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An ongoing dialogue on HIV/AIDS, infectious diseases,
October 18th, 2013
Back to School: Top Questions from “ID in Primary Care”
We hold an annual post-graduate course entitled “Infectious Diseases in Primary Care”. In this 2.5 day course, we ID doctors do our best to address the concerns of clinicians on the front lines — those doing primary care.
And each year, we get some great questions. Like these:
- Question: I work at a university health center, and each year we have several hundred visiting students from countries that routinely give BCG immunization. We continue to do PPDs (tuberculin skin tests, TSTs) because they are cheaper, but there are tons of positives. Should we switch to an IGRA (interferon gamma release assay)?
Answer: If ever there were an indication to use IGRAs over TSTs, this is it! Think of the potential money, time, and aggravation you’d ultimately save. Once you switch to IGRAs for those with a BCG history, here’s what you won’t have to do: 1) track down the people who don’t return to have their skin test read; 2) explain to the BCG-immunized with the reactive skin test that we don’t consider BCG in this country when we interpret TSTs (Note: No one who’s received a BCG believes us; they think we’re out of our minds.); 3) get a chest X-ray in those with reactive TSTs from BCG alone; 4) prescribe unnecessary preventive therapy for that same group. Sounds like a good trade off to me. Read more here.
- Question: For skin infections, shouldn’t we double the dose of trimethoprim-sulfamethoxazole [that's not what he said -- he said "Bactrim"] to two double-strength tablets twice daily?
Answer: I’m not sure where this one came from — and it’s a widely held belief — but as far as I know, there are no definitive data supporting a double dose of TMP-SMX for skin infections. Plus, some of the toxicity of TMP-SMX is dose-related, and those “double-strength” tablets are gigantic. Notably, this randomized study used the standard dose (1 DS twice-daily), and this one used variable weight-based dosing. If someone knows why the higher dose is anecdotally so popular, let me know! Which reminds me — what should we call this drug? I generally frown on using trade names unless absolutely necessary, but “Bactrim” (or the less-commonly-used “Septra”) are vastly superior to the mouthful that is the generic name. Some say “cotrimoxazole”, but what is that? Please weigh in by voting in the poll below, and providing your comments.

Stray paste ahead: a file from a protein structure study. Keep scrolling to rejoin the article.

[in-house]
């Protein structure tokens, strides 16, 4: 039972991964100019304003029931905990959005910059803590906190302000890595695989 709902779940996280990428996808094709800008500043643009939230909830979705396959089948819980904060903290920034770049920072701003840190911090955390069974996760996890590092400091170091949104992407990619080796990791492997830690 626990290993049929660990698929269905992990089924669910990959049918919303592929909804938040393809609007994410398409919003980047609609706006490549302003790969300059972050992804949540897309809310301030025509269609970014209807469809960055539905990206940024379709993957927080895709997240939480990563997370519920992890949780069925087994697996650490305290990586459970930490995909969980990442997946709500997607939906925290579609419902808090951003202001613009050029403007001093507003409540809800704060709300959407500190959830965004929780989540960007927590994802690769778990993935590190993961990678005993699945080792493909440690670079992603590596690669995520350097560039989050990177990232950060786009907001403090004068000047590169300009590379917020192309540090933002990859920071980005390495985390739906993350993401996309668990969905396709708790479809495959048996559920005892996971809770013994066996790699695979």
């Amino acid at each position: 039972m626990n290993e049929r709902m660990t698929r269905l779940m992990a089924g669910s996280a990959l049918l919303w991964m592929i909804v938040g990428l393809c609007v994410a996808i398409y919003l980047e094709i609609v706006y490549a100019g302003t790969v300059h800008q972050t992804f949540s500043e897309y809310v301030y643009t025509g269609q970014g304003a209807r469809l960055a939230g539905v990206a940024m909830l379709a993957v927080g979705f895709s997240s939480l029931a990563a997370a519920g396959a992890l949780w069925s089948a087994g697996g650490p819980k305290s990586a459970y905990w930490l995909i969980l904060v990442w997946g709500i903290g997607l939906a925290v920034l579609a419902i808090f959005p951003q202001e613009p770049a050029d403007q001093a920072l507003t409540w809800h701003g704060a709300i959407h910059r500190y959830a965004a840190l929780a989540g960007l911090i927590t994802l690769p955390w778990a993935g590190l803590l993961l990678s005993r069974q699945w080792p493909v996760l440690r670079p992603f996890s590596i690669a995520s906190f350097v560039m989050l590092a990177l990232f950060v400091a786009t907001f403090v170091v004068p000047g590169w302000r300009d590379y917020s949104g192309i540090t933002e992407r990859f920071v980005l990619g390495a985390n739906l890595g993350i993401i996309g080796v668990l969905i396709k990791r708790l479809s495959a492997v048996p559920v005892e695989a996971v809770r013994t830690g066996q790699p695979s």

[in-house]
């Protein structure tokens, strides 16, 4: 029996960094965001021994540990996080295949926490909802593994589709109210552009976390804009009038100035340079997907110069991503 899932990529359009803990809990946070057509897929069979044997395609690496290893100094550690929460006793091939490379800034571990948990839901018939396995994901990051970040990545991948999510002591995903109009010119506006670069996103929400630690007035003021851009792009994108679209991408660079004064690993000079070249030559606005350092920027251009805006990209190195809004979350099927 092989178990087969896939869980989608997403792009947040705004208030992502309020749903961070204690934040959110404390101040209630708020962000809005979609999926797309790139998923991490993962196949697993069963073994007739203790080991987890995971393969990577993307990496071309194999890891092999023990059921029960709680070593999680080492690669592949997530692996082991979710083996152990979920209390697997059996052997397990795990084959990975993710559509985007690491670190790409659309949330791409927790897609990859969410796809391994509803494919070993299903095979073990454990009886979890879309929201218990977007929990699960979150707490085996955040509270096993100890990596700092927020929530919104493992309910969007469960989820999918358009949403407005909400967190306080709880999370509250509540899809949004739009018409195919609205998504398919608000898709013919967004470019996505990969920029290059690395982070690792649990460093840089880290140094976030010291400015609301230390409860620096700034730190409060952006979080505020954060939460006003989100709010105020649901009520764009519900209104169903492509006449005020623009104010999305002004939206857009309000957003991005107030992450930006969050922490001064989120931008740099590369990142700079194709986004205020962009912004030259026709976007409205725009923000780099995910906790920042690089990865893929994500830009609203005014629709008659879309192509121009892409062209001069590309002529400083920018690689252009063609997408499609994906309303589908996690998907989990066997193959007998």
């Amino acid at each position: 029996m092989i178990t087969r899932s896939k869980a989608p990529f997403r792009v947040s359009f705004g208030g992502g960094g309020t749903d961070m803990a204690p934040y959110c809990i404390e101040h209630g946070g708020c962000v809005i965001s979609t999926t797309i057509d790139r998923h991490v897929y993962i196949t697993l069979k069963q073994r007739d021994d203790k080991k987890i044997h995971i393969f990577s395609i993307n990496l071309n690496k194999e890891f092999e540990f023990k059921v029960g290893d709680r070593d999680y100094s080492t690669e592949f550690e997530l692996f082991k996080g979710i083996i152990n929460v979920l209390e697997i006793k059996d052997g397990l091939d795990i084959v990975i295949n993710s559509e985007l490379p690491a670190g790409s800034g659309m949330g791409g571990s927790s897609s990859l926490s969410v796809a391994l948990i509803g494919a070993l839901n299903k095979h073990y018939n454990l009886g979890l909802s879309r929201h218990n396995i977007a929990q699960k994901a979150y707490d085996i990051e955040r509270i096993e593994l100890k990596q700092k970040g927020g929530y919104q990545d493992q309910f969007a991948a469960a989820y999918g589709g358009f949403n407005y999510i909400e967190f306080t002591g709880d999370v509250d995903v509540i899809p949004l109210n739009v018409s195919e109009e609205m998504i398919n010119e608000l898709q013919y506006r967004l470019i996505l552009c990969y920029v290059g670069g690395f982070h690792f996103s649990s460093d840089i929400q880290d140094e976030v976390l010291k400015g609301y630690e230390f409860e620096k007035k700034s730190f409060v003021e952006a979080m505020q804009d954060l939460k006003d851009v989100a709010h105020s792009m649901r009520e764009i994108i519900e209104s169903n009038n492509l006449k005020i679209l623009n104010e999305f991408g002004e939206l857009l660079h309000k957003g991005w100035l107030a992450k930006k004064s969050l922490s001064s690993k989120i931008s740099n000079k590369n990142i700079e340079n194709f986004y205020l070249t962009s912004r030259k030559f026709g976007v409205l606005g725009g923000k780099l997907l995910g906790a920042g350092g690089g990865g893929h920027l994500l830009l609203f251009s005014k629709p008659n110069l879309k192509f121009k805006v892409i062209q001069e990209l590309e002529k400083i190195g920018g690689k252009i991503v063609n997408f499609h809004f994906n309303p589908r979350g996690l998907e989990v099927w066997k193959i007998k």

- Question: Do you need to check serologies before giving the zoster vaccine if someone says they never had chicken pox as a kid?
Answer: Nope — the good news is that per the zoster vaccine guidelines, we can consider anyone born before 1980 in the United States to be varicella immune. And the last time I checked, everyone older than 60 (for whom the vaccine is indicated) was born before 1980, though you may wish to double-check my math.
- Question: Do you recommend repeat testing for C diff after the patient has been treated?
Answer: Certainly not if he/she is improving, as a repeat positive with any of the myriad C diff tests out there is quite common shortly after C diff treatment, and treating improving/resolved C diff with antibiotics is a bad move. So when would you check again? I find repeat C diff testing helpful in someone with a recent episode who’s now having vague symptoms (e.g., not a florid relapse), as a negative result suggests that it’s probably post-infectious GI issues (alteration of normal flora would be the broad generalization of what causes this) rather than a relapse of C diff.
- Question: When is next year’s course? I’d love to attend.
Not sure — some time in October, we’re working on finalizing the dates now.October 1-3, 2014. And we guarantee the New England weather will be perfect and the Red Sox will be in the playoffs.